Franchising enables you to grow your business and build your brand.
In Part 1 we looked at branding and business systems.
In this article we look at whether the $ will work if you franchise your business.
What is the market for my product or service?
Consider who your current customers are and why they buy from you. If possible, segment your customers into different demographics. Look at age, gender, income and occupation, and demographics.
You can also segment your customers using psychographics including values, lifestyles, interests and behaviour.
Also consider your competitors. Who are their current customers? If you franchise your business, will you be targeting the same market as your competitors?
Once you have analysed your customers, consider your Unique Selling Proposition (USP). Your USP is your point of difference. Knowing and marketing your USP is important to not only attract customers to your brand, but also to attract franchisees.
Ideally, your USP should solve a problem for your customers.
Once you have looked at your current market and developed your USP, consider whether you can broaden your market, what your target market will look like and where your target market will be located.
Is the market for my product or service sustainable?
There is no guarantee that the initial demand for a product or a brand will be sustained. The life cycles of products and services may be shortened by technological advances and new competitors may enter the market.
When considering the sustainability of the market for your product or service, you should again consider your target market and your USP.
Unsurprisingly, brand loyalty plays a big role in brand longevity.
Do the $ work?
Is the business going to work for both you and the franchisee taking into account royalties, advertising fees and the purchase of goods or services from third parties?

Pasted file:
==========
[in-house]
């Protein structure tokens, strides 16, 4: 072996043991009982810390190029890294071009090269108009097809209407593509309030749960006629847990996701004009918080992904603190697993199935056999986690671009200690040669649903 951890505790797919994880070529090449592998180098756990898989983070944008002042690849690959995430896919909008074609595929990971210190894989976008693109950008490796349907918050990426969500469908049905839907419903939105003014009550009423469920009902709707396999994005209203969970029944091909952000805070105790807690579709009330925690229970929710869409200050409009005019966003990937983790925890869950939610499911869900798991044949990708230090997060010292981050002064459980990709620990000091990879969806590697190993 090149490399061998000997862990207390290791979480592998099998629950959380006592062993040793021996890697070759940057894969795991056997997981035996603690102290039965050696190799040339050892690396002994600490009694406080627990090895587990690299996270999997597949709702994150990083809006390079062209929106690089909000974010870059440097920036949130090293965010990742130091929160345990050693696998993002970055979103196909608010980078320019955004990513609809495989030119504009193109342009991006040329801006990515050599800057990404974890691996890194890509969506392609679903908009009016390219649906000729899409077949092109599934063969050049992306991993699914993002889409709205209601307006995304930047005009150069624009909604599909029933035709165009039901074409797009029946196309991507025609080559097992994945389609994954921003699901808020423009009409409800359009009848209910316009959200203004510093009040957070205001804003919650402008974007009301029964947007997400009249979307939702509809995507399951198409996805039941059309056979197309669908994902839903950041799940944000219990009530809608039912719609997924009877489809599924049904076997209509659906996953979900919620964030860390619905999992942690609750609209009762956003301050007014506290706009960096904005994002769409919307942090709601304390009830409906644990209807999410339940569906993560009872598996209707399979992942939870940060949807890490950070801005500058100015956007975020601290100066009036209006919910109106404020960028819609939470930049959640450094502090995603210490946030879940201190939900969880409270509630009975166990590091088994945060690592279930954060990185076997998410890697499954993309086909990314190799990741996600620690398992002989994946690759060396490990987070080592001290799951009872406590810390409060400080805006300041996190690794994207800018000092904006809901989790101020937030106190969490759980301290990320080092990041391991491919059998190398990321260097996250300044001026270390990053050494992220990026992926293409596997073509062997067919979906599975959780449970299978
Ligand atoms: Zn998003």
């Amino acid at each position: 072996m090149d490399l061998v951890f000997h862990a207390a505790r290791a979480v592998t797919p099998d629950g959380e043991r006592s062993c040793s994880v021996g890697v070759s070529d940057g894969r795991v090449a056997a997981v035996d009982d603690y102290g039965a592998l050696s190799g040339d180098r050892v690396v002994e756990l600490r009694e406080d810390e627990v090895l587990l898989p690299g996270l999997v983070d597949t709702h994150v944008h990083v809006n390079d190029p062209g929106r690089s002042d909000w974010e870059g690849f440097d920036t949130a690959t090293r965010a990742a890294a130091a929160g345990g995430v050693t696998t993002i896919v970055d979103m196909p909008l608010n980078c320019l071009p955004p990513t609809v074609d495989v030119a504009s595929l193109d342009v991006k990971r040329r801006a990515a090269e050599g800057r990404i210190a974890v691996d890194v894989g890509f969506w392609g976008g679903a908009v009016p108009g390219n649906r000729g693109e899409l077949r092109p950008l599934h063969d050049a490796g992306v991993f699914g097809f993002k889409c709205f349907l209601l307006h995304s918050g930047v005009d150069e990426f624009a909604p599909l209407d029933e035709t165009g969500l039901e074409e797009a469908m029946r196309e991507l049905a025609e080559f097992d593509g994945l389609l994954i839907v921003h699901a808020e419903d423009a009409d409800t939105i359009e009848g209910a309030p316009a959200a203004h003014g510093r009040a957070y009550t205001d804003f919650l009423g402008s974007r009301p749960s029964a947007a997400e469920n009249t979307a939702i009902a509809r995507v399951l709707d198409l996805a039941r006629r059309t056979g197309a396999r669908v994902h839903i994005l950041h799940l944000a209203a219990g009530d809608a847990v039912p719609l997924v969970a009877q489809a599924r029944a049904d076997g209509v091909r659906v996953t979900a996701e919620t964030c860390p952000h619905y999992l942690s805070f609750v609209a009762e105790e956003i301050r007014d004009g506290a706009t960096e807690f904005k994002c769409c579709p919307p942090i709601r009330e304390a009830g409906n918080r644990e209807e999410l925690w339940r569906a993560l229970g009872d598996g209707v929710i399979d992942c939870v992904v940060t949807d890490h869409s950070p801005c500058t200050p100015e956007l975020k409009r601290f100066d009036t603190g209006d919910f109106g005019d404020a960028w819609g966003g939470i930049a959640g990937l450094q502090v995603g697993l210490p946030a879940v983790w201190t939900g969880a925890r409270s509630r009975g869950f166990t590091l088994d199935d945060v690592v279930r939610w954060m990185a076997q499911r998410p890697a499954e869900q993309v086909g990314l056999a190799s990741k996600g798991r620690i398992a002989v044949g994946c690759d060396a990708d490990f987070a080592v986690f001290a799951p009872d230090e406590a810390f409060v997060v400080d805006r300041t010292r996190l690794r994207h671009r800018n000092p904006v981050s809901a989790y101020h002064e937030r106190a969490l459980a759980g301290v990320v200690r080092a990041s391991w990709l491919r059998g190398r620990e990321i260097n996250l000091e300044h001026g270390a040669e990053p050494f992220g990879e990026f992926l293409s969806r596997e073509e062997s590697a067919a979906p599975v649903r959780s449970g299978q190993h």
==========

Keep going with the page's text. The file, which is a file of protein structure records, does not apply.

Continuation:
To answer this question, first prepare a business plan for the business in its current form (if this has not already been done).
Then incorporate royalties, advertising fees (removing any advertising costs incurred by the business in its current form) and any other regular fees which may be included in a franchise model.
Royalties are ongoing fees paid by the franchisee to the franchisor for the use of the brand and intellectual property. Royalties vary but are generally between 4% and 6% of gross turnover for retail franchises and 6% and 10% of gross turnover for service franchises. A royalty can also be a fxed fee.
Advertising fees are ongoing fees paid by the franchisee to the franchisor for group advertising and related expenses. Advertising fees vary but are generally between 2% and 4% of gross turnover. An advertising fee can also be a fixed fee.
Advertising fees are paid into a separate marketing fund which is required to operate in accordance with the Franhcising Code of Conduct.
Some franchisors continue to operate the business which the franchise model is based on. If you will be continuing to operate your business, you must contribute to the marketing fund at the same rate as each of your franchisees.
In addition to forecasting whether the current business can work as a franchise, you should also prepare a projected profit and loss statement for your franchisor business.
The information in this article is general in nature and is not intended to address the circumstances of any person or other entity. Although we do our best to provide timely and accurate information, we do not guarantee that the information in this article is accurate or that it will continue to be accurate in the future.